Redundancy-hit Scottish titles made £14.3m profit - Press Gazette

Redundancy-hit Scottish titles made £14.3m profit

As the National Union of Journalists fights plans to axe 90 jobs at the Glasgow-based Daily Record and Sunday Mail, Press Gazette has learned that the titles returned healthy profits to parent company Trinity Mirror in the last accounts filed at Companies House.

The most recent figures for Scottish Daily Record and Sunday Mail Ltd for the recession-hit year of 2009 show the company had a turnover of £95.2m and recorded a gross profit of £35.4m. Operating profit was £14.3m, down from £21.7m in 2008.

The job cuts announced on Wednesday would see the total number of journalists on the titles cut from around 220 to 130 as much production work is outsourced to Press Association and much features, showbiz content and UK-wide news is taken from Trinity Mirror’s London-based national titles.

The company’s accounts reveal that the average number of editorial staff in the year up to 3 January 2010 was 234 editorial staff – down from 294 the year before – and the total number of staff was 406, down from 479 in 2008. It spent £14.9m on wages and salaries compared with £20.7m in 2008.

NUJ Scotland organiser Paul Holleran has held several meetings with management already and he said he has won some concessions, including a review of nine editorial positions earmarked for redundancy.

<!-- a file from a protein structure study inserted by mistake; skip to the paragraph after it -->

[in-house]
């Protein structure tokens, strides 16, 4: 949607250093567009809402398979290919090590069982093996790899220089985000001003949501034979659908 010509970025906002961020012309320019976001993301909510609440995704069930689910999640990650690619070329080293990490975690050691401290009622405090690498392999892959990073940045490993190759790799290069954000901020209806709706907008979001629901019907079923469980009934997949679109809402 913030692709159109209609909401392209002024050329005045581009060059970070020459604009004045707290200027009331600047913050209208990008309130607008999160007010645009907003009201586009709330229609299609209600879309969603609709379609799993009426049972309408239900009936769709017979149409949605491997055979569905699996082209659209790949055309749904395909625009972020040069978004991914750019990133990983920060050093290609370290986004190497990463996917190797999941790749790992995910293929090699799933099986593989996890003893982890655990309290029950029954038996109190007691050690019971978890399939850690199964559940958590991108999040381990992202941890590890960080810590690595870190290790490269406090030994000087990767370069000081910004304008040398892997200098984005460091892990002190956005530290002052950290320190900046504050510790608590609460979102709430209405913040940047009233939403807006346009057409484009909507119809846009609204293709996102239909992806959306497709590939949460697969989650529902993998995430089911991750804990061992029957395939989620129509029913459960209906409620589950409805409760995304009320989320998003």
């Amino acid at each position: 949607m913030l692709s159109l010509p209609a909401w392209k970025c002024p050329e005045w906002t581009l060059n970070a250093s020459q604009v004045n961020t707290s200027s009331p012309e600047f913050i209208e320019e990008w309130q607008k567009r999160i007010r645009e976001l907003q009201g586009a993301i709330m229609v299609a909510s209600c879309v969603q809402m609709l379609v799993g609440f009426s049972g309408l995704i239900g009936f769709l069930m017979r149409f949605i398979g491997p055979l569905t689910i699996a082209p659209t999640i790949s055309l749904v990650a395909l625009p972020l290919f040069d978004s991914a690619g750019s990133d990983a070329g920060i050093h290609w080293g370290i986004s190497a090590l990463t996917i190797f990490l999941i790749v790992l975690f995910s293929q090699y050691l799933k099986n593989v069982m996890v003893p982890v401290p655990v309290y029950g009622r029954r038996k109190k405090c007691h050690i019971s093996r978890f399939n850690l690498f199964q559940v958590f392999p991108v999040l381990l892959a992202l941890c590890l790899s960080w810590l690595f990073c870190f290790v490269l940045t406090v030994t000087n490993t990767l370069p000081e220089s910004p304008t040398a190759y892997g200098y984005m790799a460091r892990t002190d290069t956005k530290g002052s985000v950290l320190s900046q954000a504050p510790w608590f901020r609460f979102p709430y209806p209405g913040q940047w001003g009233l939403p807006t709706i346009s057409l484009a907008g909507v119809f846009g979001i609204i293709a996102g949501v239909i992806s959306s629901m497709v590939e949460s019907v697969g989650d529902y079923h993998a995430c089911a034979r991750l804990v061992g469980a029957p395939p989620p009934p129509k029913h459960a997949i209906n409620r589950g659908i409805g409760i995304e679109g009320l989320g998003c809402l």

‘These are minor moves at the moment, but let’s see if they’re [Trinity] prepared to negotiate. Sometimes people say they’re prepared to but have no intention and won’t budge. We’re now testing the water and we saw yesterday they are prepared to negotiate. I think there will be some movement. Whether we can reach mutually satisfying position remains to be seen.”

He added: ‘This is not only protecting jobs but protecting the future of the titles. We don’t want them to become sub-editions of the Daily Mirror.”

A meeting between top NUJ officials and senior Trinity management in London has been scheduled for Monday. Further meetings are being held in Glasgow today and on Tuesday.

Holleran said the NUJ has received cross-party support since Wednesday’s announcement.

First Minister of Scotland Alex Salmond yesterday described the proposed cuts as ‘extraordinary”, while Scottish Labour Iain Gray said the loss of so many jobs was a ‘terrible blow for journalism in Scotland”.

Speaking at the Scottish Parliament yesterday, he said: ‘It is a Scottish institution and plays a huge role in public life.

‘Apart from grave concerns about the impact on the quality of journalism at the papers, it must be an awful shock for staff and their families, especially at a time when the economy is in such a state.”

A Daily Record and Sunday Mail spokesperson today said: “Everybody understands the enormous pressures the newspaper industry is under and as a result we are currently working with our staff, and their representatives, to ensure the future success of our iconic Scottish newspapers.”



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